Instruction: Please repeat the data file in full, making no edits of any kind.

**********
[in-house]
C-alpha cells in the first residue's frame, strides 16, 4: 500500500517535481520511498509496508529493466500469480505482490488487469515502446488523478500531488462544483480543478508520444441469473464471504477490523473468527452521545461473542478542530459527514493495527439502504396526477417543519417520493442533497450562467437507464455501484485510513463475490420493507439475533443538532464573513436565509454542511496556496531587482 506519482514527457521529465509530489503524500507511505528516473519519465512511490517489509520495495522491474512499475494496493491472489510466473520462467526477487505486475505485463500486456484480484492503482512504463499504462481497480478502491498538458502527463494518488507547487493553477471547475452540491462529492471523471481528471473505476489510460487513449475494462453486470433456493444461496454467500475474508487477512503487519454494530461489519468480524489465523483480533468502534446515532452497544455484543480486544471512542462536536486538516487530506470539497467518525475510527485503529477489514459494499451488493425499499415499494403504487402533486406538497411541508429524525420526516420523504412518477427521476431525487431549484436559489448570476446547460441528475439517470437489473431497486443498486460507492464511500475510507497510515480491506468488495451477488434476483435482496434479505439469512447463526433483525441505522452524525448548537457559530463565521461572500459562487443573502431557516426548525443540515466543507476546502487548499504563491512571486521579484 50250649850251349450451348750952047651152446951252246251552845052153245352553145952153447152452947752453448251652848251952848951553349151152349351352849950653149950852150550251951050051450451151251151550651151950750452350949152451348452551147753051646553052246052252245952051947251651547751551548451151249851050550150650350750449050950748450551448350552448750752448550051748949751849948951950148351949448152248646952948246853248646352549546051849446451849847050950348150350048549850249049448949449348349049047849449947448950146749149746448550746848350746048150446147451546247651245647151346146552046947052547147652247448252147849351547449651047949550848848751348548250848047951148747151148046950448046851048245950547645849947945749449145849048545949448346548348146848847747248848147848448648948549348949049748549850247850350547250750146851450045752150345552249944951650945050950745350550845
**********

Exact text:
[in-house]
C-alpha cells in the first residue's frame, strides 16, 4: 500500500517535481520511498509496508529493466500469480505482490488487469515502446488523478500531488462544483480543478508520444441469473464471504477490523473468527452521545461473542478542530459527514493495527439502504396526477417543519417520493442533497450562467437507464455501484485510513463475490420493507439475533443538532464573513436565509454542511496556496531587482 506519482514527457521529465509530489503524500507511505528516473519519465512511490517489509520495495522491474512499475494496493491472489510466473520462467526477487505486475505485463500486456484480484492503482512504463499504462481497480478502491498538458502527463494518488507547487493553477471547475452540491462529492471523471481528471473505476489510460487513449475494462453486470433456493444461496454467500475474508487477512503487519454494530461489519468480524489465523483480533468502534446515532452497544455484543480486544471512542462536536486538516487530506470539497467518525475510527485503529477489514459494499451488493425499499415499494403504487402533486406538497411541508429524525420526516420523504412518477427521476431525487431549484436559489448570476446547460441528475439517470437489473431497486443498486460507492464511500475510507497510515480491506468488495451477488434476483435482496434479505439469512447463526433483525441505522452524525448548537457559530463565521461572500459562487443573502431557516426548525443540515466543507476546502487548499504563491512571486521579484 50250649850251349450451348750952047651152446951252246251552845052153245352553145952153447152452947752453448251652848251952848951553349151152349351352849950653149950852150550251951050051450451151251151550651151950750452350949152451348452551147753051646553052246052252245952051947251651547751551548451151249851050550150650350750449050950748450551448350552448750752448550051748949751849948951950148351949448152248646952948246853248646352549546051849446451849847050950348150350048549850249049448949449348349049047849449947448950146749149746448550746848350746048150446147451546247651245647151346146552046947052547147652247448252147849351547449651047949550848848751348548250848047951148747151148046950448046851048245950547645849947945749449145849048545949448346548348146848847747248848147848448648948549348949049748549850247850350547250750146851450045752150345552249944951650945050950745350550845